The crash of Germanwings Flight 4U9525 is an absolute tragedy, but we can’t protect ourselves against everything. There is no sure way to safety. Even if we built a completely autonomous airplane, with no human pilot required, the fact that it would be built by human hands would put it at risk for error.
Maybe this is a crazy idea, but I honestly think the only way to prevent tragedies like this is for society as a whole to become more comfortable with mental illness. We need to try to understand and avoid bias judgement. If people didn’t feel like seeking help would stigmatize them, making it hard for them to form relationships or get jobs, they would be more likely to seek that help. And if more of people in need of mental health services seek that help out, they will be less likely to cause these tragedies.
At this point, I have to address a protester’s sign I’ve seen around the internet. As I remember, the sign claims that tragedies caused by Black people is gang violence. When caused my Hispanic people, it’s illegal immigration. When caused by someone of Middle Eastern decent or by someone of Islāmic faith, it’s terrorism. When cause by White people, it’s a mental health tragedy. Looking at the news, I can see why some would notice this trend. I have thought of that as I formed my opinion on this issue. Here is my thought.
Are their solid studies out there of mental illness rates in those cultures and others? Perhaps people living in certain neighborhoods or countries have less access to mental health services than others. I can’t help but wonder, do we debate mental health issues when tragedies like this happen because society finds it difficult to damn a white person, or are white people more like to have mental illnesses on their health records because they have greater access to mental health services?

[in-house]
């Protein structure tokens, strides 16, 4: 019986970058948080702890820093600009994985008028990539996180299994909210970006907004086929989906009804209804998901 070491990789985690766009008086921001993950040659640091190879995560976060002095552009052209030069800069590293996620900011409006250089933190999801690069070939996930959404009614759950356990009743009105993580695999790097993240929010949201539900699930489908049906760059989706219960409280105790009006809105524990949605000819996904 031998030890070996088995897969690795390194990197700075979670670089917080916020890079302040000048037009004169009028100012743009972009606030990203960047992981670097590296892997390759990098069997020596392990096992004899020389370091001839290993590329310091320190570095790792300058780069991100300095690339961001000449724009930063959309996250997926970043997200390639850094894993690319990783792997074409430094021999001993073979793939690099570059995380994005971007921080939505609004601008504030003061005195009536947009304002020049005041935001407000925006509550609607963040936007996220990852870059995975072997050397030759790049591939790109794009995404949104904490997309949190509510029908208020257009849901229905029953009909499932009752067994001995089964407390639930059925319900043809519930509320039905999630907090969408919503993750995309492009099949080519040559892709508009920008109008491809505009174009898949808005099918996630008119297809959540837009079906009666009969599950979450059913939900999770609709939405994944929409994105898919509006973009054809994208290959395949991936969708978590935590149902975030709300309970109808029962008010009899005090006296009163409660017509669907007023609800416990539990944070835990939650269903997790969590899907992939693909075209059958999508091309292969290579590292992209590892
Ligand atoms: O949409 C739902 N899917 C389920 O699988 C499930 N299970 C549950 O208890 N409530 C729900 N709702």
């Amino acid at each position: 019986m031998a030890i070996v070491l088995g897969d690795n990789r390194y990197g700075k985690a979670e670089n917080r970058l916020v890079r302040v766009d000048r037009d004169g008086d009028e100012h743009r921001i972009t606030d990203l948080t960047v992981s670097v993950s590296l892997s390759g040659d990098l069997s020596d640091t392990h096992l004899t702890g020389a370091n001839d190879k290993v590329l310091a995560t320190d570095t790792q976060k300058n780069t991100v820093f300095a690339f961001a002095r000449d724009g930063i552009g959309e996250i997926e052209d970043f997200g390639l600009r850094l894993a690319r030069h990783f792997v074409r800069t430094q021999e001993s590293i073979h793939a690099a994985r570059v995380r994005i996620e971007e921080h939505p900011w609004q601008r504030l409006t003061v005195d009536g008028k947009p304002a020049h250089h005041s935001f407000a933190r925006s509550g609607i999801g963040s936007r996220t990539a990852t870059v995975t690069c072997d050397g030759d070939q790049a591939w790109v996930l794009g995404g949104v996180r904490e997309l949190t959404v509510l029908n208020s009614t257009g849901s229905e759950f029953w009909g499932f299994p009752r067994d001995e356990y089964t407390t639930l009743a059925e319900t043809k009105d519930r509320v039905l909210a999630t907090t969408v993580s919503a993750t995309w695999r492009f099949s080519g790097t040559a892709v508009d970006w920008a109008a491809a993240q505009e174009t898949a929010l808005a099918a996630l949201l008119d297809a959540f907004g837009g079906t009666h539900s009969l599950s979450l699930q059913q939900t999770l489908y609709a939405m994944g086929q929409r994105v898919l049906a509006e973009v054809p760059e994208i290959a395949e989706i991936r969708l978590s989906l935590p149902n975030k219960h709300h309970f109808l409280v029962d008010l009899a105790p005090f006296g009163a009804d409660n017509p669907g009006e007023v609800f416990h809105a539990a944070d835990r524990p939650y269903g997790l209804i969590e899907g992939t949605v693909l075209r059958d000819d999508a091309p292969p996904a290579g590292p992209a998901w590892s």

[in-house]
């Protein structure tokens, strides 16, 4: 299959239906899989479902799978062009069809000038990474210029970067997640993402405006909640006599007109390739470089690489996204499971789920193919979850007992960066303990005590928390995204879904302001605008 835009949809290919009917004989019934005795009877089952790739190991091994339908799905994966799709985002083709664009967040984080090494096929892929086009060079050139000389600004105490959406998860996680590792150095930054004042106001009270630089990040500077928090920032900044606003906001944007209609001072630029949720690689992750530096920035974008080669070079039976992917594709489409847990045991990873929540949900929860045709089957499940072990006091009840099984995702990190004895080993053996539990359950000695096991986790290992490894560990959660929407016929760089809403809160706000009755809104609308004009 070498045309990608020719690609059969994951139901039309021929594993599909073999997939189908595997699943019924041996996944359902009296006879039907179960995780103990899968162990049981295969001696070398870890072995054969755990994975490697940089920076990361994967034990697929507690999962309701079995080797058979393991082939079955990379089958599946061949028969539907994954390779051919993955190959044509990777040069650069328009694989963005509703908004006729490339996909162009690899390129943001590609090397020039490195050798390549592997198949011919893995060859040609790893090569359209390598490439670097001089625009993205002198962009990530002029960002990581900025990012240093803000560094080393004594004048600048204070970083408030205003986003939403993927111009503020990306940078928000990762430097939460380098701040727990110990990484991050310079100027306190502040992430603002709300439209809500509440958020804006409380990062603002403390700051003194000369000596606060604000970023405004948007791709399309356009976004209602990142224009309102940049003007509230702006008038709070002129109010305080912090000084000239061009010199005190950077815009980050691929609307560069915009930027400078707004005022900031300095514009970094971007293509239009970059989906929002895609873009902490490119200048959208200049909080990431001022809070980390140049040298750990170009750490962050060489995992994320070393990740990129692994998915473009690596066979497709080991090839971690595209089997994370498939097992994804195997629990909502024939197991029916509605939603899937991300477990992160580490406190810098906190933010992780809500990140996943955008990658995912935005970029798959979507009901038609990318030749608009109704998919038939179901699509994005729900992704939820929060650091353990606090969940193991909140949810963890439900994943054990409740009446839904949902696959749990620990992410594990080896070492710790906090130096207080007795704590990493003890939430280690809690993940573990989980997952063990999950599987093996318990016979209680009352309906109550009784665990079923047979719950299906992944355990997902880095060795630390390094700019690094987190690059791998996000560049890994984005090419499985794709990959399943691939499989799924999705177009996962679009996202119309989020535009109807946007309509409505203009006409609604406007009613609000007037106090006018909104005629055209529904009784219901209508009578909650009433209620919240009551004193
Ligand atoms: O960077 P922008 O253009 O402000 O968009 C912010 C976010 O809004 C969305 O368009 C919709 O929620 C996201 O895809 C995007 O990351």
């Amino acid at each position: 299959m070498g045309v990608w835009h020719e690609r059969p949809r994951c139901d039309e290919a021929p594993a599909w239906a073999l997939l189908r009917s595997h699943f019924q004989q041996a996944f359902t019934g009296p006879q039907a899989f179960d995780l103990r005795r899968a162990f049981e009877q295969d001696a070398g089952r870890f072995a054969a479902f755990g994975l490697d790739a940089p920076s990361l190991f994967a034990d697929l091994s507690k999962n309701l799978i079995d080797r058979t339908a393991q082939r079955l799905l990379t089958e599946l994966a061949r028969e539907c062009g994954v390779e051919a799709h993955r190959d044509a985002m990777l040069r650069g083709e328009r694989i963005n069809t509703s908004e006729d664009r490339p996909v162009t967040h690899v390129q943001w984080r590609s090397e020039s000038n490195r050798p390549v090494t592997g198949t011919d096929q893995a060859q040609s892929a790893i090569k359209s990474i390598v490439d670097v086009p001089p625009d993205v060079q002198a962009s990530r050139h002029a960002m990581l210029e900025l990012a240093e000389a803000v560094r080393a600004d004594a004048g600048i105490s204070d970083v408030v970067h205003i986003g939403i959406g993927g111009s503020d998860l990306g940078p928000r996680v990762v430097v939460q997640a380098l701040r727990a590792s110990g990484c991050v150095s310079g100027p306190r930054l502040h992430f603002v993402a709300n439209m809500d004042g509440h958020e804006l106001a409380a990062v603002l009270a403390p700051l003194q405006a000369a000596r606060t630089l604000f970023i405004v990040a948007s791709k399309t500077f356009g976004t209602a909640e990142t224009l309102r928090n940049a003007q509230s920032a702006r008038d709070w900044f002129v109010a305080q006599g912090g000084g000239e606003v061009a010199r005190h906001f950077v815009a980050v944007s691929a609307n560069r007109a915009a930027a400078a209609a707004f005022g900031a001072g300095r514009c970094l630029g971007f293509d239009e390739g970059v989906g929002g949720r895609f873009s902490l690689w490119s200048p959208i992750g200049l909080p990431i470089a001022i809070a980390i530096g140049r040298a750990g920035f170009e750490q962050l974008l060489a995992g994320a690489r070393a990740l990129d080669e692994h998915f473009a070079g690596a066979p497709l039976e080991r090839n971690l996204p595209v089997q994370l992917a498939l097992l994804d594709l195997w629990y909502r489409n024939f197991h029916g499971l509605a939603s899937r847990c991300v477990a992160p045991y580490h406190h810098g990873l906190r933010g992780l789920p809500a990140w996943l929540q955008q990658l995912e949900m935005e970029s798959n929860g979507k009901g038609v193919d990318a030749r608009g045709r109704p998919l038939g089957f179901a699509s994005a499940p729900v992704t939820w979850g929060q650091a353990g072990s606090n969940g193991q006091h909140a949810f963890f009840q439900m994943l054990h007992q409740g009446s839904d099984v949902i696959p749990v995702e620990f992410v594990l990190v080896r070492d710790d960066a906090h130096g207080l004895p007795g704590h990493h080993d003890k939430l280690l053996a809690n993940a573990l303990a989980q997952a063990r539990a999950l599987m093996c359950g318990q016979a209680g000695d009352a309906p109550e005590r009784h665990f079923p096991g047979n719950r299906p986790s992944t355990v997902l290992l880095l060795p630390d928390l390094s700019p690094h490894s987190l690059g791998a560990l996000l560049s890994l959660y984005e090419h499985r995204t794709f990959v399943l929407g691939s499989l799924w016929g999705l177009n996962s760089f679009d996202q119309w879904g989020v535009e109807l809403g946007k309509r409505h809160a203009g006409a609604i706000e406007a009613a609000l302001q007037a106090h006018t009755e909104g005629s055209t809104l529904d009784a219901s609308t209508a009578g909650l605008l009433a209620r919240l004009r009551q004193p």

The truth is, I don’t know. All I know is that, when it comes to mental illness, I believe greater access to mental health services and the abandonment of mental health stigmas would go a long way in preventing similar tragedies.
Do you think there are any laws, regulations or policies that could have prevented the tragedy of Germanwings Flight 4U9525? What policies should be created because of this event? Is society ready to destigmatize mental illness?
Photo Copyright: / 123RF Stock Photo
I told you I wasn’t going to disappear from the blogosphere and that was true. I’m not quite up to snuff, yet and there are still boxes scattered about my apartment, but I am committed to my return. I’ll be posting at least once, if not more, each week for the foreseeable future. A lot has happened since I’ve been away and my brain is bursting with blog ideas. Here is just a sample of what has been on my mind this past month.
Living With my Boyfriend
The other day, I was browsing around one of my favorite used book stores. It had been far too long since I had been there and I spent a good hour or so weaving my way through the shelves, breathing in the smell of printed paper. As I was purchasing my books, I became engaged in a lively conversation with one of the workers. We chatted on about politics, equality, authors and, eventually, he asked a question I hear often. “How did you become interested in human rights?” While I’m used to the question being asked of me, I’m always a little surprised people consider it a unique interest. Are we not all human? Do we not all deserve our human rights?
What do we really mean when we say ‘racist’? According to the dictionary, a racist is a person who believes their racial group is superior or that another racial group is inferior. There is no list of actions, words or feelings in that definition. That’s it. And yet, when I discuss race on here, I inevitably get comments that focus almost completely on actions. White-face is a prime example. There have been movies in the past decade where black men have worn makeup to look white. If black face and red face is racist, isn’t white face the same?